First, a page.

Most duck hunters look forward to the thrill of mimicking duck calls to attract members of the flock.
James Callicutt, a former Mississippi State University graduate student, has spent much of his life as a duck hunter and call maker. Most recently, he has studied the sounds of female mallard ducks and compared them to sounds from man-made duck calls constructed of different types of materials.
Although duck calls originated in the 1850s, Callicutt is the first to scientifically compare the acoustic features of wild female mallard calls to the acoustic features of humans using duck calls. As part of his graduate research in the MSU Department of Wildlife, Fisheries and Aquaculture, Callicutt found a way to measure the accuracy of man-made duck calls, which helps hunters create more realistic calls.
"Female mallards make numerous sounds. The most common is the decrescendo, or hail call," Callicutt said. "The decrescendo typically consists of five to six quacks, with the loudest in the first and second note."
Decrescendos are the sounds most often imitated by duck callers. Callicutt recorded 620 decrescendos of wild female mallards during the winters of 2008 and 2009. He then constructed duck calls from acrylic and different types of hardwood.
"Calls were made of native woods, including osage orange, yellow poplar, black walnut, pecan and red oak," Callicutt said. "We also used exotic bocote and cocobolo from South America and Central America because these are used in commercial production of wooden calls."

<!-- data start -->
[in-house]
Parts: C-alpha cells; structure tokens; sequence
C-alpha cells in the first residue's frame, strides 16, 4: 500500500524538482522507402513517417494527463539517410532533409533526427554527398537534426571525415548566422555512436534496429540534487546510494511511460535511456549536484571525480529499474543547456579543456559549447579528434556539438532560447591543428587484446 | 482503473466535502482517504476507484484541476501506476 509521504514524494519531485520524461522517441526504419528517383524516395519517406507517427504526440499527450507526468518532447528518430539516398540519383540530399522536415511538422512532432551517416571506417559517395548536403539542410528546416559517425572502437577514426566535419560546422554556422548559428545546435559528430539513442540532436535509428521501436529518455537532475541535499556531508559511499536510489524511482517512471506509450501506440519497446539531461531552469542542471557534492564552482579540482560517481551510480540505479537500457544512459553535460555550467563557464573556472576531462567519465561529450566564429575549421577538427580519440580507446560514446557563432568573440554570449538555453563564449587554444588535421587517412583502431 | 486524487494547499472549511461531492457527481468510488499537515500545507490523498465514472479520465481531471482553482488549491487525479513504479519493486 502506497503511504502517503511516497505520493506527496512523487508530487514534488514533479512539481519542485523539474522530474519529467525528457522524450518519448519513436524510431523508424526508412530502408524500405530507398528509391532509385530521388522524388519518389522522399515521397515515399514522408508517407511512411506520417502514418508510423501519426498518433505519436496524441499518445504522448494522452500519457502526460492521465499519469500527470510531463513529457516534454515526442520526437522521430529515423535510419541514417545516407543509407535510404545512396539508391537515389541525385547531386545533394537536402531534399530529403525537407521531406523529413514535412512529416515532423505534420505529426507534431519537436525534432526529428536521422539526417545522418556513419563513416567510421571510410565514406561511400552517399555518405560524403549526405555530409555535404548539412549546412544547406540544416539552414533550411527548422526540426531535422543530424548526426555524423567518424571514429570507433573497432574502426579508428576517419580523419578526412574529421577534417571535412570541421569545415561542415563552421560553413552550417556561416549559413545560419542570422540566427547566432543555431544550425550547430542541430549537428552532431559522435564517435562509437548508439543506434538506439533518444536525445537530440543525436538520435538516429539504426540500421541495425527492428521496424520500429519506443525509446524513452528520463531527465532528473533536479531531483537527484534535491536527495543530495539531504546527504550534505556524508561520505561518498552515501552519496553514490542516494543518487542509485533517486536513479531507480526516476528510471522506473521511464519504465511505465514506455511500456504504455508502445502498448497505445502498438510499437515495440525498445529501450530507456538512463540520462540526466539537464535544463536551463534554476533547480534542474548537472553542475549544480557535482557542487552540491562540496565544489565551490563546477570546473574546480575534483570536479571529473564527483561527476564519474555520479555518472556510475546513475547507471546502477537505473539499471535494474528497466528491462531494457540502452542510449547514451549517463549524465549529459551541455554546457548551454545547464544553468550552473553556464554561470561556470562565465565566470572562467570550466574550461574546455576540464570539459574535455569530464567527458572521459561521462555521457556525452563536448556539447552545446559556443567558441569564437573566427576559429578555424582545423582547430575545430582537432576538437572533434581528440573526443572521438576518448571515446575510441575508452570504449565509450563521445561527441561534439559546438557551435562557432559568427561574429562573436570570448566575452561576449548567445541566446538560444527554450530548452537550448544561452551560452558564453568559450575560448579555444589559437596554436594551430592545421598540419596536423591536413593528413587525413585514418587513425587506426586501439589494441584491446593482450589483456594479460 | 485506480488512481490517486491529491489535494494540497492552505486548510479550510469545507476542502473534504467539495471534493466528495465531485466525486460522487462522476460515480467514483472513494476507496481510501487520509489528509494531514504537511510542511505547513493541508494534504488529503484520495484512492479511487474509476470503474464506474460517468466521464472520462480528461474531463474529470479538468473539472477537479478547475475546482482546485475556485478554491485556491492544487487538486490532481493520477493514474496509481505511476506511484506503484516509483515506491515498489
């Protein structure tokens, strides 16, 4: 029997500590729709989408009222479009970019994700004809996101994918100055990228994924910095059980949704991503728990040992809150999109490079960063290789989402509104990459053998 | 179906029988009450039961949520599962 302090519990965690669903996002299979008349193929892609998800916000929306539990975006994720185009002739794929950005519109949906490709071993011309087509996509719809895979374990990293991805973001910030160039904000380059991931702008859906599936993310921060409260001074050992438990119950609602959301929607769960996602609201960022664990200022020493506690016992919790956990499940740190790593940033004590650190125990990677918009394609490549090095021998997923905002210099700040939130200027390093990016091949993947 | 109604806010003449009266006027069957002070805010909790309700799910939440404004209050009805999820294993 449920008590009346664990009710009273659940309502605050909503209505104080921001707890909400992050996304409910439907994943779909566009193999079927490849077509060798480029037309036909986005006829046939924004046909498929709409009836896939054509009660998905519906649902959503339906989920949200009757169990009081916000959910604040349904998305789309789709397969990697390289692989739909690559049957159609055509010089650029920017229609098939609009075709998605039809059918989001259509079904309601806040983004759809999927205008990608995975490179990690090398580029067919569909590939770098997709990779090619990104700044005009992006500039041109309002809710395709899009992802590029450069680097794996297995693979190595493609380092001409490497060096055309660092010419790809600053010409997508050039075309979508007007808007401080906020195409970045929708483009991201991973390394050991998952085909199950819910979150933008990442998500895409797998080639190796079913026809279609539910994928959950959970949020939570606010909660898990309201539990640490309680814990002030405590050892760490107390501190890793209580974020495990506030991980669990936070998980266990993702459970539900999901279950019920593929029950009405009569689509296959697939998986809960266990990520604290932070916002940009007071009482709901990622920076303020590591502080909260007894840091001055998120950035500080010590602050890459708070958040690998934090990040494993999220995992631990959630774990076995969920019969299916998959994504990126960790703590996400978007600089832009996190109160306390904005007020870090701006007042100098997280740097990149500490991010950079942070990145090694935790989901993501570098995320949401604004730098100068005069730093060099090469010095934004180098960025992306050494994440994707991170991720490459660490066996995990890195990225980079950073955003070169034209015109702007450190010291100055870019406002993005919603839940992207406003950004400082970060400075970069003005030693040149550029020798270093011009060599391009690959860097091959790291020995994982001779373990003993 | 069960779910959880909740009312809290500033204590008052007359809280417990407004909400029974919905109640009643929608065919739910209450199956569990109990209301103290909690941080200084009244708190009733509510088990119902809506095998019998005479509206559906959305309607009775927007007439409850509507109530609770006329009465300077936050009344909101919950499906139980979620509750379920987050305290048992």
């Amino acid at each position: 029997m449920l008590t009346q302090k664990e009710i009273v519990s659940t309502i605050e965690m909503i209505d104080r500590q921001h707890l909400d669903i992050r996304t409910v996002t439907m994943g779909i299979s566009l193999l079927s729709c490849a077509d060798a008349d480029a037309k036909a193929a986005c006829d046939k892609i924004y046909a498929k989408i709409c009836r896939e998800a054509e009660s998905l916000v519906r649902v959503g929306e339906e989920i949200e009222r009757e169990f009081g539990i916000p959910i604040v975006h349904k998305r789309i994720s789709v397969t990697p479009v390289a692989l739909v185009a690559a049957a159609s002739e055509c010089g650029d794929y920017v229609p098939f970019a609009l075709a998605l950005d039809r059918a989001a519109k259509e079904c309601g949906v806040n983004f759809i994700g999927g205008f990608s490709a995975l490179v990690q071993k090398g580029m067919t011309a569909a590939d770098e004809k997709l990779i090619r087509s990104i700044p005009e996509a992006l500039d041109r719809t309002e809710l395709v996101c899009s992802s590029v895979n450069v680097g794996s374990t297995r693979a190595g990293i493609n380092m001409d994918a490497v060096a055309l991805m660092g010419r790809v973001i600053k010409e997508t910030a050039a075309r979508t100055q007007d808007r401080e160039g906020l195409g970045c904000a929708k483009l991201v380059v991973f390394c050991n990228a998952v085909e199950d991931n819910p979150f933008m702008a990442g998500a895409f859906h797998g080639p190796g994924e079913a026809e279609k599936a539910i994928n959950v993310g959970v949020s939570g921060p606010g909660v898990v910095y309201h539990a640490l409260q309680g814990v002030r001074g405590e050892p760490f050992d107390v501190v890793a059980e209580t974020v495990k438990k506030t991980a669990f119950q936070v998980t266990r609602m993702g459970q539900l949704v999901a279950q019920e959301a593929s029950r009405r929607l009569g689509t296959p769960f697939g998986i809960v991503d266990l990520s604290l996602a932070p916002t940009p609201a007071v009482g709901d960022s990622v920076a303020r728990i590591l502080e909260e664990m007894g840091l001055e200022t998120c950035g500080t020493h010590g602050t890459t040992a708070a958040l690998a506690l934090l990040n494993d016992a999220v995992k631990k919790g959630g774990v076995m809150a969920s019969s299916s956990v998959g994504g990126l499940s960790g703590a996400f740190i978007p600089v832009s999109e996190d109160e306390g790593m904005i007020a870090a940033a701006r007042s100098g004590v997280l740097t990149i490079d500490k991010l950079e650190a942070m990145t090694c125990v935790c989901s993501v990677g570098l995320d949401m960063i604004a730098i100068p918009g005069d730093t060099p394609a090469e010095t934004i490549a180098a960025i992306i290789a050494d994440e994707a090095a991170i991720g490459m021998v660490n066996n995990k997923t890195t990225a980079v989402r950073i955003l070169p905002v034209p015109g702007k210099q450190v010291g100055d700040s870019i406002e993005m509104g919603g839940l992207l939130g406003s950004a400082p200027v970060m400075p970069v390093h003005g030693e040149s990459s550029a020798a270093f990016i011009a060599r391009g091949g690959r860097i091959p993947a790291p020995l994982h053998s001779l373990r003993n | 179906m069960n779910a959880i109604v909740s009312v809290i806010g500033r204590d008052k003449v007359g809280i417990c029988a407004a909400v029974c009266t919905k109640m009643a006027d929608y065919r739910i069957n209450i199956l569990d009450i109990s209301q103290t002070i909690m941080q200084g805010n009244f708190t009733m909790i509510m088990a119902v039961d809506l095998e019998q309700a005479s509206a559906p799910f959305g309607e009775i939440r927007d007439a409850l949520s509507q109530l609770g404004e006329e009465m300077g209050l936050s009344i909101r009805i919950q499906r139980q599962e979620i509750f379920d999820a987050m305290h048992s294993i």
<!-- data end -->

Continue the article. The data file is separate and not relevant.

Callicutt made 16 experimental combinations of calls. He fitted seven hardwood calls and one acrylic call with single or double plastic reeds, which create sound by vibrating when the calls are blown. The next step in his research was to assemble a group of experienced duck callers.
"We asked prospective callers if they considered themselves an average-to-good caller and accepted their participation in the experiment if they replied ‘yes,’" said Rick Kaminski, wildlife ecology and management professor and Calicutt’s major professor. "We assumed the 38 callers were a representative cross-section of duck hunters capable of calling ducks in the field."
The duck callers listened to a recording of a randomly chosen female mallard and were asked to mimic the recording using each of the 16 duck calls. Researchers used specialized software to digitize and compare the calls of the mallards and callers. This comparison showed that duck calls equipped with double reeds created more accurate calls. In addition, the top 10 calls were made from denser materials.
"We found that cocobolo, bocote, pecan, osage orange and acrylic with double reeds most resembled the descrescendos of female mallards," Kaminski said. "Besides these hardwoods, duck call manufacturers could use hardwoods with similar density and hardness, such as hickories and persimmon."
The research provides valuable information to duck call manufacturers and hunters, and Callicutt’s work has landed the New Albany native with a start-up company specializing in duck calls. While his company, Hardwoods Waterfowl Calls LLC, may not replace his career as a waterfowl biologist, his blend of research, entrepreneurism and passion has created new opportunities for the university alumnus.
"This research allowed me to combine my hobby of making duck calls with my education and has now given me an opportunity for a business," Callicutt said. "I have something unique to offer duck hunters: a scientifically evaluated duck call."